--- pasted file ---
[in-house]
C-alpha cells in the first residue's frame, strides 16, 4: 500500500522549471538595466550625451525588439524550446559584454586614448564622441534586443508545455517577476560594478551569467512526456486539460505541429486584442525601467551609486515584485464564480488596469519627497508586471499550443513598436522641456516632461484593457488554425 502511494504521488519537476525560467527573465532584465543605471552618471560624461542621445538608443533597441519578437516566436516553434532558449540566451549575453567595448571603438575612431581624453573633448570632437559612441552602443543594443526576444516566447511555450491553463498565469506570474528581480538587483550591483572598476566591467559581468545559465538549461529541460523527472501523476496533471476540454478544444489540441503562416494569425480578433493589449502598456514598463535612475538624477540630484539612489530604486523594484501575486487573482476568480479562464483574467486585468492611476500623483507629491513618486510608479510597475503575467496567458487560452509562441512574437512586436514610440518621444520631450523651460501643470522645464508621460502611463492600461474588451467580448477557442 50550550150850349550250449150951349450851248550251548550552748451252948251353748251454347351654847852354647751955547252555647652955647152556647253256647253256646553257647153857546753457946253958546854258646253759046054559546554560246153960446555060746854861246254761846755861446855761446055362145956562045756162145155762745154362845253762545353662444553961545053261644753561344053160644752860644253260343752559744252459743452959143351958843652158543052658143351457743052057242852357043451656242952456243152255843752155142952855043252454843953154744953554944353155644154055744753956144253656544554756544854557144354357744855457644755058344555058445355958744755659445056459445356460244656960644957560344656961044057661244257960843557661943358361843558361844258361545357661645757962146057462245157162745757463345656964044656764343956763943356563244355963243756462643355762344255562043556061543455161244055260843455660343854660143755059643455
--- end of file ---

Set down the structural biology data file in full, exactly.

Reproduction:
[in-house]
C-alpha cells in the first residue's frame, strides 16, 4: 500500500522549471538595466550625451525588439524550446559584454586614448564622441534586443508545455517577476560594478551569467512526456486539460505541429486584442525601467551609486515584485464564480488596469519627497508586471499550443513598436522641456516632461484593457488554425 502511494504521488519537476525560467527573465532584465543605471552618471560624461542621445538608443533597441519578437516566436516553434532558449540566451549575453567595448571603438575612431581624453573633448570632437559612441552602443543594443526576444516566447511555450491553463498565469506570474528581480538587483550591483572598476566591467559581468545559465538549461529541460523527472501523476496533471476540454478544444489540441503562416494569425480578433493589449502598456514598463535612475538624477540630484539612489530604486523594484501575486487573482476568480479562464483574467486585468492611476500623483507629491513618486510608479510597475503575467496567458487560452509562441512574437512586436514610440518621444520631450523651460501643470522645464508621460502611463492600461474588451467580448477557442 50550550150850349550250449150951349450851248550251548550552748451252948251353748251454347351654847852354647751955547252555647652955647152556647253256647253256646553257647153857546753457946253958546854258646253759046054559546554560246153960446555060746854861246254761846755861446855761446055362145956562045756162145155762745154362845253762545353662444553961545053261644753561344053160644752860644253260343752559744252459743452959143351958843652158543052658143351457743052057242852357043451656242952456243152255843752155142952855043252454843953154744953554944353155644154055744753956144253656544554756544854557144354357744855457644755058344555058445355958744755659445056459445356460244656960644957560344656961044057661244257960843557661943358361843558361844258361545357661645757962146057462245157162745757463345656964044656764343956763943356563244355963243756462643355762344255562043556061543455161244055260843455660343854660143755059643455